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Mehlika Inanici

University of Michigan, College of Architecture and Urban Planning

2000 Bonisteel Boulevard Ann Arbor, MI, 48105.


Through appropriate modeling, rendering, and image technology, high dynamic range synthetic images can be utilized as lighting laboratory settings. The presentation demonstrates the potential of Radiance images beyond the basic luminance / illuminance distribution analysis to visual performance and comfort studies on threshold and supra-threshold lighting levels.

Advanced lighting analysis requires substantial amount of information, which is cumbersome and expensive to achieve through physical measurements. Moreover, feasible methods of measuring some of the lighting indicators have not been developed outside laboratory conditions. Therefore, these indicators are inaccessible to majority of the lighting professionals. Radiance images, that incorporate physically accurate high dynamic range lighting data, offer unique information. Virtual Lighting Laboratory (VLL) is a computer environment, where the user has been provided with matrices of illuminance and luminance values extracted from Radiance images. The underlying idea is to provide the ‘laboratory’ to the designer / researcher to explore various lighting analysis techniques instead of imposing limited number of tools.

The novelty and capabilities of the VLL are exemplified in different architectural settings. The analysis include basic studies that refer to checking quantities and ratios against recommendations; as well as advanced studies that investigates photopic and scotopic luminance variations in the specific regions of the visual field, i.e. foveal, binocular, and peripheral vision under dynamic conditions. Capabilities within VLL are expanded through virtual equipments, such as contrast meter, integrating sphere, and scotopic luminance meter. It is an ongoing study and further features will be added.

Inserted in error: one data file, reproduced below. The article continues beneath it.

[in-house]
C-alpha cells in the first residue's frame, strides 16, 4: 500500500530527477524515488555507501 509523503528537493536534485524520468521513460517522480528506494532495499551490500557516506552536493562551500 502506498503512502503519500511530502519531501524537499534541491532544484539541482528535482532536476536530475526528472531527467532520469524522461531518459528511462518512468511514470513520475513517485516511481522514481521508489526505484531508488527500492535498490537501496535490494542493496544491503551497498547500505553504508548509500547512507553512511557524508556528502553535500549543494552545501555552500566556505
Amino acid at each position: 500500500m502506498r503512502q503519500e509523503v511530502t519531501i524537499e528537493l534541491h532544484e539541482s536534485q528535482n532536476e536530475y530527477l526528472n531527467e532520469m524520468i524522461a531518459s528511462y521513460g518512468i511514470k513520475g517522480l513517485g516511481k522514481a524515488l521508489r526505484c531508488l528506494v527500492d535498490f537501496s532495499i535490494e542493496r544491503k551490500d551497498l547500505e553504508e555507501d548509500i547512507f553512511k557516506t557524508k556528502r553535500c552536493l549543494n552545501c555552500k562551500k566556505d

VLL proposes substantial restructuring in architectural lighting design / research through:

· Endorsement of advanced analysis by making indices accessible outside laboratory conditions;

· Substitution of expensive physical lighting equipment with virtual ones;

· Transformation of psychophysical experiments from simple scenes to complex architectural settings;

· Exploration of new lighting indices that embraces recent research findings and overcomes some of the deficiencies of the previous studies; and

· Transformation of lighting analysis from static lighting indices to dynamic lighting indices.


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Mehlika Inanici is a Ph.D. Candidate at the University of Michigan, College of Architecture and Urban Planning (Ann Arbor, Michigan, USA). She received her Bachelor of Architecture (1993) and Master of Science in Building Science (1995) degrees from METU, Department of Architecture (Ankara, Turkey). She has a Master of Science degree in Architecture (2002) from the University of Michigan.


She has worked as a teaching and research assistant. She has published on architectural lighting, thermal performance analysis, and energy efficient building design. Currently, she is interested in lighting analysis through computer modeling and visualization. She has been using the Radiance software for three years. Inanici is a member of the Illuminating Engineering Society of North America (IESNA) and International Building Performance Simulation Association (IPBSA).

Contact Information:

Address:           The University of Michigan,

College of Architecture + Urban Planning

Office: 2224B

2000 Bonisteel Boulevard,

Ann Arbor, MI, 48109, USA.



by AMcneil – last modified Feb 29, 2016 12:26 PM